I never asked my meat to help me heal in Argentina, but if I were looking for a beef with healing power, this is definitely the place I would find it. In Argentina the beef and its domesticated cousins, the goat and the lamb, are the center of people’s social lives. Families throw big weekend asados (barbeques). Every town has parrillas (grills) where people gather, and the Andrus family has done its best to frequent as many as we can. Dax and I are the two biggest meat eaters and on days when the rest of the family has had their fill of meat, we usually slip away and get ourselves a steak. Last night, for example, Dax and I went to our favorite restaurant in Salta at 11:15 to get a late dinner. You have to love Argentina, and what could contribute more to getting fat than a nice 18-ounce sirloin (bife de chorizo) right before bed time. However, the Argentines are not fat. They consume the most beef per capita of any nation in the world, yet there are few obese people here and most are downright skinny. One of the reasons is their beef is not as bad for you as American beef. How you might ask are cows different? Cows in Argentina are mostly raised on the pampas; they eat grass. Having lost most of their land to make room for grain farms, cattle in the US are raised on giant feedlots and fed corn. Living on a feedlot also means lots of antibiotics and hormone injections. (I bet the Argentines use the hormones as well, but they don’t need the antibiotics.) The different diets create different meat. The taste is different and I would argue a little stronger, which means if you like the taste of beef, Argentine beef is better. If you like it a little blander, then you’ll prefer the US beef version. It also changes the ratios of omega-3 fatty acids. In the US, when we want to increase the amount of omega 3 fatty acids, we eat more fish. Another idea would be to switch to grass-fed beef.
The taste of the meat is different in Argentina and so is the preparation. All of the grills either use a pit with a fire surrounded by animals or parts of animals on sticks, or a simple grill over real wood charcoal. I can’t find a a US equivalent of the wood they burn to create the charcoal, but everyone appears to us the same pampas-grown wood. (If anyone knows please feel free to leave a comment.) The meat is prepared simply. They do not marinate it or cover it with spices. They rub it with salt, a whole lot of salt, and put it on the grill or a stick. The salt helps the meat to crust up on the outside making each bite a little crunchy and very juicy.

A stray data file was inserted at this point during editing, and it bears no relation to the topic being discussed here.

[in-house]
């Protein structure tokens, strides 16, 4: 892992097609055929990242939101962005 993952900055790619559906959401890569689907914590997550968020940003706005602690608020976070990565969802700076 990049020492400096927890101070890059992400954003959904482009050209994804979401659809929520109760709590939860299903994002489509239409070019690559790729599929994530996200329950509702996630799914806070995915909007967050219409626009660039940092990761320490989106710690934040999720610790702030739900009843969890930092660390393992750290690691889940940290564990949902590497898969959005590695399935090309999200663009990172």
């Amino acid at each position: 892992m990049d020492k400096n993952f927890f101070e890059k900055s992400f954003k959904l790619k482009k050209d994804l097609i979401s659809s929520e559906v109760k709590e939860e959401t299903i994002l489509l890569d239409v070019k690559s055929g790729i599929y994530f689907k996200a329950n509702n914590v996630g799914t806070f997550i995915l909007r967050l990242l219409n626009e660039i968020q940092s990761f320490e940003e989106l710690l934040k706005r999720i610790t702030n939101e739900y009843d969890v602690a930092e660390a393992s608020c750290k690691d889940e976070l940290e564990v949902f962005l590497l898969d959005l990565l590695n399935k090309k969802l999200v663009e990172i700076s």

The Argentines also try hard not to distract the eater with other fancy foods. There are vegetables at the meal, but they take their proper place on the under-card. There are usually two starches, again a perfect match for my American palate, bread and potatoes. Each meal comes with a nice tasting french bread. It is usually hard and chewy on the outside and soft on the inside, perfect for dipping in steak juices. The potatoes are usually fried or pureed and have not been anything overly special. What is special are the condiments. Usually there is one salsa and one sauce to add to the meat. The sauce is chimichiri, a succulent combination of parsley, garlic, olive oil, and the occasional chopped tomato. Each restaurant has its own spin on the national sauce, but thus far they have all been to my liking.
There is little about eating in Argentina that is not to my liking. I enjoy the food, the atmosphere of the restaurants, and the national attitude towards food. It isn’t just the food though. It is a remembrance of something we once had in America that is gone or disappearing. I can’t quite put my finger on it, but it stems from a vague recollection of going to old-fashioned steakhouses with their red and white checkered tablecloths. A senior-citizen aged waiter or waitress would greet us and take our order. The food wouldn’t be fancy, but when it arrived it was tasty and abundant. When the bill finally arrived, it was reasonable and everyone goes home full. That vague memory is still part of everyday life in Argentina. Even the cost of the meals hearkens back to 30 years ago. Our big steak meals have been between 4 and 8 dollars per person. Our most extravagant meals with all you can eat asado, drinks, and dessert have been between 5 and 10 dollars per person. It is hard to buy good steaks for that price in the US.
I have to tip my hat to Argentina. It the best place in the world for walking away from a well-cooked, satisfying meal with both your belly and your wallet full. The memories of the rich meat flavors we’ve experienced here will resurface and cause my mouth to water for years to come.